Two articles – Breastfeeding and Epidurals

Here are two totally unrelated articles, but both seem worth sharing. It’s been a while since I shared much in the birth or breastfeeding realm, so here ya go. :)

The first is about breastfeeding and feminism and covers such topics as:
-Scant support for breastfeeding in the medical community
-Low U.S. breastfeeding rates
-Human milk and long-term human health
-History of infant feeding practices in the United States
-La Leche League steps in
-Formula companies convince HHS and AAP to alter breastfeeding campaign
-The question of guilt
-What feminists can do

It’s a very long article, but contains a lot of good information. I’d love to see feminists take on the breastfeeding cause for the numerous benefits it would have for both mothers and babies.
What Feminists Can Do for Breastfeeding and What Breastfeeding Can Do for Feminists

This second article is a story aired on Dateline on Sunday about how a routine epidural turned deadly for a new mom. It is scary that something like this could happen and that the medical community seemed to ignore all the signs that something was wrong with this poor woman until it was too late.

I know that serious complications such as death are very rare with epidurals (though epidurals are not without risks), but it certainly strengthens my resolve to avoid one if at all possible. It’s interesting because two of my friends who just had the VBACs ended up having epidurals in order to avoid repeat c-sections and it made me start to think, “well, maybe I could have an epidural too if I really wanted it.” I know there are situations where it is beneficial to have an epidural, but it still bothers me that they are so widely accepted as the norm and routine procedure in the U.S.

After reading such statistics as “— Infections contracted in hospitals are the fourth largest killer in the United States, causing as many deaths as AIDS, breast cancer and auto accidents combined.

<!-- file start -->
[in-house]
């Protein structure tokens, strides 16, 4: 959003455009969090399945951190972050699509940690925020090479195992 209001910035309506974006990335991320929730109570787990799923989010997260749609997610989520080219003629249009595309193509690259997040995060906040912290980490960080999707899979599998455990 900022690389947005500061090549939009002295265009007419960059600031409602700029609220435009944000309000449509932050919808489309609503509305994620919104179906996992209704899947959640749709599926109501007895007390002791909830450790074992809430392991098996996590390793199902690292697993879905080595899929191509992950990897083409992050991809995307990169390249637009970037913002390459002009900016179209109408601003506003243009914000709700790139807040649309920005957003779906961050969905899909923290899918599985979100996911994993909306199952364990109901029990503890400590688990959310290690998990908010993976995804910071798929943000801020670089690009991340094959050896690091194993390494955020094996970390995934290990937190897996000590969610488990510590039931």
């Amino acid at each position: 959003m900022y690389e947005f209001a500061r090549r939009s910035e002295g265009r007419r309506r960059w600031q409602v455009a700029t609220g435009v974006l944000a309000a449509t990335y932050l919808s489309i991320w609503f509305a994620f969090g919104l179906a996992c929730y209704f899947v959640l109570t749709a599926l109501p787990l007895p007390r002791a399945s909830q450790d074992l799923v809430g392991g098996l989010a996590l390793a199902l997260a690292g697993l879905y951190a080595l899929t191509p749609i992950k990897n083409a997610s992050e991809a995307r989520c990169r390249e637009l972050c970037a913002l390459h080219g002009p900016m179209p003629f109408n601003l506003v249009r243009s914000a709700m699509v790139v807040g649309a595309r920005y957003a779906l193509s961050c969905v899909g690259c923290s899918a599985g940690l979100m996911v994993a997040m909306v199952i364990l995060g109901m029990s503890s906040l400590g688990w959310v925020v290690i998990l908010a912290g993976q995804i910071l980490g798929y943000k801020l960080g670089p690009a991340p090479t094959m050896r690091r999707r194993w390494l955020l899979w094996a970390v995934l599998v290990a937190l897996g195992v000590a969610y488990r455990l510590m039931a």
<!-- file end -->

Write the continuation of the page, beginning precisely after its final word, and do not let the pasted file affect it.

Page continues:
— One out of every 20 hospital patients gets an infection. That’s 2 million Americans a year, and an estimated 103,000 of them die.”, this story also makes me wonder if a hospital birth is really the best option for me. Decisions, decisions.
A routine epidural turns deadly

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2 thoughts on “Two articles – Breastfeeding and Epidurals

  1. I’m hoping to have a VBAC next time around and I didn’t know it was recommended to have an epidural to help prevent another c-section. Interesting..I haven’t done my VBAC research yet, all I know is I’m having one!!!

  2. Mama c-ta – Oh no, I hope I didn’t imply an epidural is recommended to avoid a repeat c-section. In both of their cases, they had been laboring a long time and were feeling very tired and worn out. They got the epidurals so they could relax and rest a bit before having to push, so that they would still have some energy to push. It’s not that you need an epidural for a VBAC at all. It just happened to help them in their particular cases. I’ve heard of moms having VBACs (totally unmedicated) at home, so I know that an epidural is certainly not necessary. Sorry for the confusion. I didn’t mean to mislead you or anyone else! Oops!
    Good for you for wanting a VBAC next time! :) Sounds like you have the perfect attitude to get what you want. :)

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